So over a 12 month period you’d essentially be in a calorie deficit for 6 months and a maintenance phase for 6 months. Trying to stick in a calorie deficit all the time can be hard and if you go a little crazy during weeks 3 & 4, you probably feel a little guilty and like you’ve undone all your hard work which can be bad for you mentally. Taking this approach will probably make it easier for you to lose weight as it allows you to be more consistent and not have to worry too much about trying to stick within a deficit. Remember it’s normal for your hunger levels to increase at certain times during your cycle!

Should you exercise on your period if you suffer with bad pains?

Yes! If you’re suffering badly with pain try taking some paracetamol before heading to the gym. Exercise can actually help relieve period pain, however you often feel tired when you’re on so weight training can be a little tricky. You might want to try some gentle cardio such as biking or walking instead.

If you have any questions after reading this feel free to drop me a DM!

Sian xo

Reading list

Tai MM, et al (1997) thermal effect of food during each phase of the menstrual cycle

Davidsen L, et al (2007), impact of the menstrual cycle on determinants of energy balance: a putative role in weight loss attempts

Solomon SJ, et al (1982), menstrual cycle and basal metabolic rate in women

Orthorexia: the fitness industry’s hidden eating disorder??

So yesterday I posted on Instagram that 10% of eating disorders (ED)sufferers have anorexia and 40% are bulimic. So what about the other 50%? The other eating disorder people can be diagnosed with is binge eating disorder. But you can also be diagnosed with OSFED (other specified feeding or eating disorder.) This essentially means your symptoms don’t specifically match anorexia, bulimia or binge eating disorder. However, OSFED is just as serious as the the three mentioned disorders.

One that is becoming increasing more well known is orthorexia. Orthorexia, is not recognised in a clinical setting, meaning you can’t be diagnosed with it, so it falls unders OSFED.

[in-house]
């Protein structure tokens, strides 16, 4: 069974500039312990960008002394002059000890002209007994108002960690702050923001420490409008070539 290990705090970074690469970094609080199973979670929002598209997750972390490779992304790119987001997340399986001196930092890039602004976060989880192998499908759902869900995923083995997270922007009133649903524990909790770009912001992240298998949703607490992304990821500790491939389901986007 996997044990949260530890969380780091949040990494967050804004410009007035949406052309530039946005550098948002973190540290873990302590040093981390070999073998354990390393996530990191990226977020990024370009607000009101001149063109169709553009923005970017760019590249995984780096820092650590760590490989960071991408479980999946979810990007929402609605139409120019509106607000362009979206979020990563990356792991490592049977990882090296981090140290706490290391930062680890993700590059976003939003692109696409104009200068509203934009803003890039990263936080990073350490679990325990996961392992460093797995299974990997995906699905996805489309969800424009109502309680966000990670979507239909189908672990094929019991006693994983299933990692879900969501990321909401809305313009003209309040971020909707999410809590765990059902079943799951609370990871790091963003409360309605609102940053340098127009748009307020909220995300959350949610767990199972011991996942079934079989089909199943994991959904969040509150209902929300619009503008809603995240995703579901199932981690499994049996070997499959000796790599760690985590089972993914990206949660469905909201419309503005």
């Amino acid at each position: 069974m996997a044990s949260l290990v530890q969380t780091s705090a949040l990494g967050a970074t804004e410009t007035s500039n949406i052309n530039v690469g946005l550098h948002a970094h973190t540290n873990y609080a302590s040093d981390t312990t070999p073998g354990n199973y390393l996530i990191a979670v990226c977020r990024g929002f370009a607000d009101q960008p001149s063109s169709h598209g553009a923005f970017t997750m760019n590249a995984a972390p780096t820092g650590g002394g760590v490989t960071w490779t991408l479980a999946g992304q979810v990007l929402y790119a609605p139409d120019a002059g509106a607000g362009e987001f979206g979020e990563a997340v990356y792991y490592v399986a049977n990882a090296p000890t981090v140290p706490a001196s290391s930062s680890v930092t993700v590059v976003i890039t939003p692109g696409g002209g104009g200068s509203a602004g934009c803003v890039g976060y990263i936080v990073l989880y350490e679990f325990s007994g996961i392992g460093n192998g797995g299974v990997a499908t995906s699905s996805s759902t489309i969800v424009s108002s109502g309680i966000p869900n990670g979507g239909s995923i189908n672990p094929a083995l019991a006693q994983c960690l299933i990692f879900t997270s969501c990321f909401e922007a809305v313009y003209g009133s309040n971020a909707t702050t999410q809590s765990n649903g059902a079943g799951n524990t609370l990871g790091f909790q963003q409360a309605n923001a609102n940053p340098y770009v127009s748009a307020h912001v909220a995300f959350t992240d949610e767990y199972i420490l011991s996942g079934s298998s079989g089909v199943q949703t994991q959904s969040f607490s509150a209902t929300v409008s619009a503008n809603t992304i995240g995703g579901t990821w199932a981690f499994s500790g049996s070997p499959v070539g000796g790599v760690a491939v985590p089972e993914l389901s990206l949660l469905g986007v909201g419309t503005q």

Orthorexia is an obsession with eating ‘healthy’ or ‘clean’ food. People who suffer with it may be obsessed with tracking calories and macros. They may also cut out particular food groups in an effort to stick to the rules they have created for themselves regarding food. They may have convinced themselves they’re intolerant to lactose, gluten or something else without an actual diagnosis from a medical professional. You’ll never catch them eating a donut, because it’s ‘not clean’. And if they do ‘slip up’ they feel intense feelings of guilt and anxiety. You’ll find this person also probably has an increased focus on their diet. They’ll probably have to eat at set times.They also probably judge other people’s eating habits a lot.

The scariest part of this illness is that it can be easily masked as ‘healthy living’. There’s plenty of ‘clean eating’ advocates about on social media (Thank god Alice changed her name)and this is what makes it so so hard to detect in your friends/family etc. You probably think ‘wow I wish I was that healthy all the time.’ But the truth is it’s not healthy. Consistently counting every macro isn’t healthy, never ever eating junk food isn’t healthy, skipping out on nights out/meals because it doesn’t fit in with the rules said person has made for themselves regarding their diet IS NOT HEALTHY.

Now I’m not saying for a second that everyone who eats really healthy is orthorexic. Not at all. I eat really healthily, but I also love pizza and biscuits and will have them when I feel like it.The point where this becomes orthorexia is when someone is OBSESSED with all the things I’ve mentioned above. They’re using this obsession to cope with feelings and emotions, or to feel in control. This is an eating disorder.

If you are worried about yourself or someone head to the beat website http://www.beateatingdisorders.co.uk for more info or to get help.

Beach bodies revealed